Bill Fletcher and John Bryant as Russian pilots.

This low-budget Columbia-distributed potboiler also has a “romantic” subplot involving pilot Johnson and US army nurse Lt. Jane (Carole Mathews), which feels hopelessly tacked-on, and a likewise tacked-on comic relief character (Renny McEvoy), whose major pun is putting his chewing gum behind his ear when he speaks to a superior officer. In fact, much of the film feels redundant. The nominal hero and first-billed actor is Guy Madison. But after the initial introduction he completely disappears from the movie as it starts following the exploits of Koovuk and the Inuits, and the only thing remotely heroic he does is swoop in with an airplane picking up the Inuits in the end. The Soviet Eskimo spy Tuglu is also underused, if not wholly unnecessary for the story, as none of his actions have any consequences. Come to think of it, I’m not sure here really did anything in the film. The real hero of the movie is the Soviet pilot who defects, but he only becomes a fleshed-out character five minutes before he is killed in the plane crash.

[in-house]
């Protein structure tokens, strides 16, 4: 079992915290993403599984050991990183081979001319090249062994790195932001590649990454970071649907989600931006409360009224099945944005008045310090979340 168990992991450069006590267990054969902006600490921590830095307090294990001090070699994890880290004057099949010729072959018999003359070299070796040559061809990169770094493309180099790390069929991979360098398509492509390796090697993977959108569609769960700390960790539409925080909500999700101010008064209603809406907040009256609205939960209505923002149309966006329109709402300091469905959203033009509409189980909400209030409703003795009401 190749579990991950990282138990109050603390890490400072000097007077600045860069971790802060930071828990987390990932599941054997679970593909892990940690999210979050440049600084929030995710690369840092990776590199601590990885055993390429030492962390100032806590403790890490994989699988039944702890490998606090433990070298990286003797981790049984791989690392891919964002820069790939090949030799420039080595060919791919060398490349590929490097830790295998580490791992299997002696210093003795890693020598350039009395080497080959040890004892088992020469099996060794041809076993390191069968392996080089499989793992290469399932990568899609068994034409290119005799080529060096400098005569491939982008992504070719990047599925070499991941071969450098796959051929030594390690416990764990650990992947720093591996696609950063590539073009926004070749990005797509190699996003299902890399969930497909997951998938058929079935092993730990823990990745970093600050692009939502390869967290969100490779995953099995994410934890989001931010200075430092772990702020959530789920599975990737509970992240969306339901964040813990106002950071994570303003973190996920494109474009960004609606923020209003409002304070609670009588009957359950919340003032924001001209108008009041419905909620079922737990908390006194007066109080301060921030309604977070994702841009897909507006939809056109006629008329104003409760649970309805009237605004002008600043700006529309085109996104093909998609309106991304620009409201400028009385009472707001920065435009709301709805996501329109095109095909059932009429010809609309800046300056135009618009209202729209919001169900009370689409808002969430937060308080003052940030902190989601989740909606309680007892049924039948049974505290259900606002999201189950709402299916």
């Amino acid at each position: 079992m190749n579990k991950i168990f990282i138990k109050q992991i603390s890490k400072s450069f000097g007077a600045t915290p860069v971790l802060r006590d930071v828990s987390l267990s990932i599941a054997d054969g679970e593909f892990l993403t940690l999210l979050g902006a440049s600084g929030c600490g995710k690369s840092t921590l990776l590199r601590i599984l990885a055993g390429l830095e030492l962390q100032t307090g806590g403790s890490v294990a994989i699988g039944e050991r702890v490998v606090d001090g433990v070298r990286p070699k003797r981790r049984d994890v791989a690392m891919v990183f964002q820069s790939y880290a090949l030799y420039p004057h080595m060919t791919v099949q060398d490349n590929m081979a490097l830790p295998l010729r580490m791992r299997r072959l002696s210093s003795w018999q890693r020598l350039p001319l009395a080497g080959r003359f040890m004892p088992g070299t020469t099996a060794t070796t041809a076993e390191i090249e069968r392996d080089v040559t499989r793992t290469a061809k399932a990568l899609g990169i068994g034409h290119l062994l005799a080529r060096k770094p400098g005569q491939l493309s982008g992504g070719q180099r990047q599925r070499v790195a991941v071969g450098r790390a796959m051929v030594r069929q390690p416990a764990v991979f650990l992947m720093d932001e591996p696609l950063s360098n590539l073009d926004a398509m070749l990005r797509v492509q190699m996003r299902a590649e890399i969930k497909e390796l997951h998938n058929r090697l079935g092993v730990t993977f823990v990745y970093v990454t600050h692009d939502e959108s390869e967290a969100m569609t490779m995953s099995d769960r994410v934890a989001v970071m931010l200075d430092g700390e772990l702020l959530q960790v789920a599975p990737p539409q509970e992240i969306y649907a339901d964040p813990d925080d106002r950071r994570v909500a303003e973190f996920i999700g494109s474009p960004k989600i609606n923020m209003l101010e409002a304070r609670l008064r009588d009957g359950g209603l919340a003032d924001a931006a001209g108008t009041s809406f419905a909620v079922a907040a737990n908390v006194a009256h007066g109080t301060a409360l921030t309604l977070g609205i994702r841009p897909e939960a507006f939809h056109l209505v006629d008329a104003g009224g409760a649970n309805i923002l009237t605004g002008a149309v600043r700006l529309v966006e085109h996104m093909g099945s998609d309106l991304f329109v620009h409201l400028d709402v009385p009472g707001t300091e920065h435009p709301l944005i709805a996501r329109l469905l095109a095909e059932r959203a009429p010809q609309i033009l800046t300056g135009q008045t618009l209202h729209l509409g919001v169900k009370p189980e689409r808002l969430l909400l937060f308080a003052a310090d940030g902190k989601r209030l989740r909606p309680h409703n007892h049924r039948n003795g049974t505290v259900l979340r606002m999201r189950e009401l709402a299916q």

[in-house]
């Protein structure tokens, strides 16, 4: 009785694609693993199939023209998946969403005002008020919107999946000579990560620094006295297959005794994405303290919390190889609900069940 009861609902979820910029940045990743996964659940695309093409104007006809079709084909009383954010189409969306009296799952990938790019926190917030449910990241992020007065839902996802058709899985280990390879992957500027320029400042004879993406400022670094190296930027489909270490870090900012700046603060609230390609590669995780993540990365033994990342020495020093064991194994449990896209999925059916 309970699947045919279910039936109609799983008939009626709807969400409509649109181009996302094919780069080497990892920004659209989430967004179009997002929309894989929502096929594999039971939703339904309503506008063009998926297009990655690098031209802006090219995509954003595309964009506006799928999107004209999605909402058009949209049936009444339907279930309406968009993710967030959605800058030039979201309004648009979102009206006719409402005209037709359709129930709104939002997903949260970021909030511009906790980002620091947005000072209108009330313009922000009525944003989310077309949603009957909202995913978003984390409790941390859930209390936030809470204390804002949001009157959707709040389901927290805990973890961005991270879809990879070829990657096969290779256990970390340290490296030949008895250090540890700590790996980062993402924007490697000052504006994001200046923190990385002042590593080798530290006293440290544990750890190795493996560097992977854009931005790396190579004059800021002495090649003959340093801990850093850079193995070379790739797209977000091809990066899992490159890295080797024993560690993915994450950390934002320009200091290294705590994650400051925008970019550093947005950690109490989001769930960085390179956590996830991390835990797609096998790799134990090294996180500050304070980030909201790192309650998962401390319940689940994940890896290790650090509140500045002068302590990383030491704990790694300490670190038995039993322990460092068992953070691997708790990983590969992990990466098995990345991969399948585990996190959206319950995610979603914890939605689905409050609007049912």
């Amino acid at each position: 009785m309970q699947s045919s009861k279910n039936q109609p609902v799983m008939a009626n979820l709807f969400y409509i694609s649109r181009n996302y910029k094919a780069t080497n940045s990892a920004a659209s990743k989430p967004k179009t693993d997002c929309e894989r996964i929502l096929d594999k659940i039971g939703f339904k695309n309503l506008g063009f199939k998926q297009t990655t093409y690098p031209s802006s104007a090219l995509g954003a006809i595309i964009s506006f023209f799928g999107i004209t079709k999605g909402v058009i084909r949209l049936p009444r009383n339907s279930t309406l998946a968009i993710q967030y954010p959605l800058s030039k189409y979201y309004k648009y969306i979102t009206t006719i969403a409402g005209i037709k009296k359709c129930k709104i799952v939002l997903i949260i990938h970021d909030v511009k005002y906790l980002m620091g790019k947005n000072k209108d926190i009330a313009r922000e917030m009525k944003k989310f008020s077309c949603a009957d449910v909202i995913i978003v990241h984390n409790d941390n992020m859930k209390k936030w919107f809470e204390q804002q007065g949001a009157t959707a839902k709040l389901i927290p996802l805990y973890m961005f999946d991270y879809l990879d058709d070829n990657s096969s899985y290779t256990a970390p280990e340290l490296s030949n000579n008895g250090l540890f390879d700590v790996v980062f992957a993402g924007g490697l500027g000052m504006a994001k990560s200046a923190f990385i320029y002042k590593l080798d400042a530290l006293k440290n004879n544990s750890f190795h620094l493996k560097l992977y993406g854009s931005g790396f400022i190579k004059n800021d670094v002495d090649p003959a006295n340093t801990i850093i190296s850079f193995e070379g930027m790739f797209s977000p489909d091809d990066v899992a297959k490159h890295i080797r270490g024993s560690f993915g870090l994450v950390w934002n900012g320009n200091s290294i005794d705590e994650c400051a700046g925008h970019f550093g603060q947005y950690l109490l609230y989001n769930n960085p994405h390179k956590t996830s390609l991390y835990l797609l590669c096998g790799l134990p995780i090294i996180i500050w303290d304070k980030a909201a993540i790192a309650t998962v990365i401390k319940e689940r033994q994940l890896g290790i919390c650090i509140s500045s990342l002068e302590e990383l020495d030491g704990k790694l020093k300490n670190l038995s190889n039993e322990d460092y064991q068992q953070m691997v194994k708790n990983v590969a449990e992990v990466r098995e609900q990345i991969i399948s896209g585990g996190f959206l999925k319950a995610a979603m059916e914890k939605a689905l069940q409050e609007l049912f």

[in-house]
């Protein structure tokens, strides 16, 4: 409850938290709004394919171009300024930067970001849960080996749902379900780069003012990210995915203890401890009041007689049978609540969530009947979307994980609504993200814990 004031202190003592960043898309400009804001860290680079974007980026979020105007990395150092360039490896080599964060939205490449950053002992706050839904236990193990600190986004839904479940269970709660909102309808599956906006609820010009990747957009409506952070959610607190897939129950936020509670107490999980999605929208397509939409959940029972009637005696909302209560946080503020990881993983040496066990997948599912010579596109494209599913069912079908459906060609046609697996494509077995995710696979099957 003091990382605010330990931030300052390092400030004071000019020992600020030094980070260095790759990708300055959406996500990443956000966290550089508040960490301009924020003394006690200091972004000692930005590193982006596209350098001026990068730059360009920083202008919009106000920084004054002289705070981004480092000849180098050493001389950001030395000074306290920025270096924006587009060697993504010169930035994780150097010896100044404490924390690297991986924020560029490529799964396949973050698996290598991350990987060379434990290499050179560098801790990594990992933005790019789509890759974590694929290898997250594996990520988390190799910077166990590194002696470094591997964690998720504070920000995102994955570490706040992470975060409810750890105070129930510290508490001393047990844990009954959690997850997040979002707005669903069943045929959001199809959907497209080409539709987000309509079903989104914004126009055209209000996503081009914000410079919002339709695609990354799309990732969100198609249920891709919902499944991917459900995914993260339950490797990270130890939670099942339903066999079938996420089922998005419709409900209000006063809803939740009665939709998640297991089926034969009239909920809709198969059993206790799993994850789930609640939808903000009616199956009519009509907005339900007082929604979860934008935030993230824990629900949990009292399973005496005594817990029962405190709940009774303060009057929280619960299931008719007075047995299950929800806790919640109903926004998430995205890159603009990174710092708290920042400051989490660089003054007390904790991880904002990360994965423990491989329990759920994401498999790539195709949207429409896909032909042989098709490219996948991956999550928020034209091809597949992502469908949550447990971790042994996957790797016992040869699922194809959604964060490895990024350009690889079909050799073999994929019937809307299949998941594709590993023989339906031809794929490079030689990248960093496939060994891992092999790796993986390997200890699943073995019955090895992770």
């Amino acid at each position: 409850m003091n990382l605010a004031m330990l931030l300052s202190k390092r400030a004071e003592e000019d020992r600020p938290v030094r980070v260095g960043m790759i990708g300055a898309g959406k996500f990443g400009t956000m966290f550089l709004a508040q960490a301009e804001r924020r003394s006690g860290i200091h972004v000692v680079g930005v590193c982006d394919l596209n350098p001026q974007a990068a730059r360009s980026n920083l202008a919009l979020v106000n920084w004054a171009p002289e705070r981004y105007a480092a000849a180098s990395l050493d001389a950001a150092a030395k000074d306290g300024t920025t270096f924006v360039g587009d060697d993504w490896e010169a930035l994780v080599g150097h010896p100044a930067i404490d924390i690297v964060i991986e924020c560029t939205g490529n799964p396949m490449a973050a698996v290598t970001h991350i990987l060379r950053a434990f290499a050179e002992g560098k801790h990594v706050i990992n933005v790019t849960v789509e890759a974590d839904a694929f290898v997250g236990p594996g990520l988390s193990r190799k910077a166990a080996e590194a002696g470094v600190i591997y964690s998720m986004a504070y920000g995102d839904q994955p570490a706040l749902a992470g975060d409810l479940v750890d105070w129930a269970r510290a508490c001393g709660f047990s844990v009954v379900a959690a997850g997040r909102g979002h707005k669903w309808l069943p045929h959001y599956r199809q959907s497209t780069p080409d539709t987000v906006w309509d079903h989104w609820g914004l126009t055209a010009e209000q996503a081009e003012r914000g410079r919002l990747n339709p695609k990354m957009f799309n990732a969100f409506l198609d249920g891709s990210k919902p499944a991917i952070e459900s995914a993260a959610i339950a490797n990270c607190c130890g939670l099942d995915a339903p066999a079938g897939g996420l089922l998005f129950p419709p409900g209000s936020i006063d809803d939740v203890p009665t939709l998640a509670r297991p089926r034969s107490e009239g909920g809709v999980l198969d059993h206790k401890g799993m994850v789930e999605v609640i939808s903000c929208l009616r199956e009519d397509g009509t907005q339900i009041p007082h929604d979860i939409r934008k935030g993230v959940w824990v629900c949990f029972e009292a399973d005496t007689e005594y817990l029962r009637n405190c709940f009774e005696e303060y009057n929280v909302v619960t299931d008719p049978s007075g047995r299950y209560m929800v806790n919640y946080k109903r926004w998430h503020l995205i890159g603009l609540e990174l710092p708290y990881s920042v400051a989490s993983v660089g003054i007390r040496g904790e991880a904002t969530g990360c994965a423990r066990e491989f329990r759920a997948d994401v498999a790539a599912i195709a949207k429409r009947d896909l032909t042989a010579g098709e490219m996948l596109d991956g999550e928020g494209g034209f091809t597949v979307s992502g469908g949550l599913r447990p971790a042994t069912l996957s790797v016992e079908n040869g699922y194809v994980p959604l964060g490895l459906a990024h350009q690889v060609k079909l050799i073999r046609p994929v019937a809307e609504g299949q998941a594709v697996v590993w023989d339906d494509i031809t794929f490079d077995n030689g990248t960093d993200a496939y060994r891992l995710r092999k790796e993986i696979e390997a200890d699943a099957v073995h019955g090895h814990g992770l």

Ray Mala and Gloria Saunders.

Red Snow was produced and co-directed by Boris Petroff, a very interesting, and forgotten, writer, producer and director of low-budget movies in the fifties. I first stumbled over him when reviewing the cut-paste pirate/dinosaur job Two Lost Worlds (1950, review) a few months back, and I was able to get a hold of his daughter Gloria (Petroff) Adler, who also appeared in that movie, for an interview. Please head over to my review of Two Lost Worlds if you’re interested in an in-depth read about this fascinating man. To make a long story short, Petroff was a Russian dancer who came to the US some time shortly after the revolution in Russia in 1917. He quickly built up a reputation as a dance teacher and choreographer and in the twenties started to produce pre-movie dance numbers for Paramount’s flagship theatres. It was through Paramount that he met stage and movie star Mae West in 1934, and became her “style adviser” and a member of her entourage — rumours of romantic entanglement followed, but according to Gloria Adler, her father vehemently denied any romantic relationship with West. In 1937 he remarried and ended his contract with West. Petroff had directed a musical film called Hats Off, starring Mae Clarke, in 1936, but didn’t get into movie production proper before 1949, when he produced Arctic Fury, an independent production distributed by RKO.